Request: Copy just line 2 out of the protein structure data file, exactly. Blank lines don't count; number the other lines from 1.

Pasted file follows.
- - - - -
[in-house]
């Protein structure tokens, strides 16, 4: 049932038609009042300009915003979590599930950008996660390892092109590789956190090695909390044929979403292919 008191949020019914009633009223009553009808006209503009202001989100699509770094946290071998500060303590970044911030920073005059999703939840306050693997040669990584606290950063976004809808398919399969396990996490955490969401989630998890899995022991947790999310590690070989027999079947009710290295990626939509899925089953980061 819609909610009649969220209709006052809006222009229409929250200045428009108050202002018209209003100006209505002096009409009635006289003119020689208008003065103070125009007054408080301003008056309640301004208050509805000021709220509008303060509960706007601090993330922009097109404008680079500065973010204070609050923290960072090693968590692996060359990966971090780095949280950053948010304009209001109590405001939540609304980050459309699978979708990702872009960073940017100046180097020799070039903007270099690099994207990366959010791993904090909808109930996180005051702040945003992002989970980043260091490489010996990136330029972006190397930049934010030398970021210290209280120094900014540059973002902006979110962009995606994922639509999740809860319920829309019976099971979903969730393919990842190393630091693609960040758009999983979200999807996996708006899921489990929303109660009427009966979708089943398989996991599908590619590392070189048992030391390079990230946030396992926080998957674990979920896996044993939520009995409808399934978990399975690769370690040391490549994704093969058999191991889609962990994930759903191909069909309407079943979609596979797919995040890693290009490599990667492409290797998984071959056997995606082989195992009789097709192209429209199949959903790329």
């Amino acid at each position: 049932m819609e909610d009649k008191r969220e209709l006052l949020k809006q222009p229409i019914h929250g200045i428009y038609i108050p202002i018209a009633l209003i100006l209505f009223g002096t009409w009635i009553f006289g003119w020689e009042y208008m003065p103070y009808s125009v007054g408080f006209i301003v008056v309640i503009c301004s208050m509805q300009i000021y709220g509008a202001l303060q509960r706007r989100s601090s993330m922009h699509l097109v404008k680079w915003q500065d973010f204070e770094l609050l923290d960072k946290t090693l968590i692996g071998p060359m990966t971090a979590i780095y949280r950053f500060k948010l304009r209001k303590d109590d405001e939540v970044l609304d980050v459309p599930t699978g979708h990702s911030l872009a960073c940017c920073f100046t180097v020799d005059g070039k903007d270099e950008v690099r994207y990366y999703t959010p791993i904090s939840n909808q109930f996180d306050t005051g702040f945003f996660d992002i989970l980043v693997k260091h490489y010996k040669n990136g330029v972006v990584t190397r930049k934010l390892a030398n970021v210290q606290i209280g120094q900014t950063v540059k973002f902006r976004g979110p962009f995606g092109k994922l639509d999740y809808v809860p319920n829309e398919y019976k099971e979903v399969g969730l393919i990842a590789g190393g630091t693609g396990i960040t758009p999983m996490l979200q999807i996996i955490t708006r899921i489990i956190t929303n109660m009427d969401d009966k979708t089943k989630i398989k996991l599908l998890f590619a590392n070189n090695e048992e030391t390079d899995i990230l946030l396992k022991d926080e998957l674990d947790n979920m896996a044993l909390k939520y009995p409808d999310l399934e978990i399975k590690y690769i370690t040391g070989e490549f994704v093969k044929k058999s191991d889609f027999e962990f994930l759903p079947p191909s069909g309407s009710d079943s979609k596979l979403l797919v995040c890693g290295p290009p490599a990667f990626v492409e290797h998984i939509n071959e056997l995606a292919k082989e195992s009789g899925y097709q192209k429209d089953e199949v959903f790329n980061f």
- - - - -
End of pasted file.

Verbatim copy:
């Protein structure tokens, strides 16, 4: 049932038609009042300009915003979590599930950008996660390892092109590789956190090695909390044929979403292919 008191949020019914009633009223009553009808006209503009202001989100699509770094946290071998500060303590970044911030920073005059999703939840306050693997040669990584606290950063976004809808398919399969396990996490955490969401989630998890899995022991947790999310590690070989027999079947009710290295990626939509899925089953980061 819609909610009649969220209709006052809006222009229409929250200045428009108050202002018209209003100006209505002096009409009635006289003119020689208008003065103070125009007054408080301003008056309640301004208050509805000021709220509008303060509960706007601090993330922009097109404008680079500065973010204070609050923290960072090693968590692996060359990966971090780095949280950053948010304009209001109590405001939540609304980050459309699978979708990702872009960073940017100046180097020799070039903007270099690099994207990366959010791993904090909808109930996180005051702040945003992002989970980043260091490489010996990136330029972006190397930049934010030398970021210290209280120094900014540059973002902006979110962009995606994922639509999740809860319920829309019976099971979903969730393919990842190393630091693609960040758009999983979200999807996996708006899921489990929303109660009427009966979708089943398989996991599908590619590392070189048992030391390079990230946030396992926080998957674990979920896996044993939520009995409808399934978990399975690769370690040391490549994704093969058999191991889609962990994930759903191909069909309407079943979609596979797919995040890693290009490599990667492409290797998984071959056997995606082989195992009789097709192209429209199949959903790329």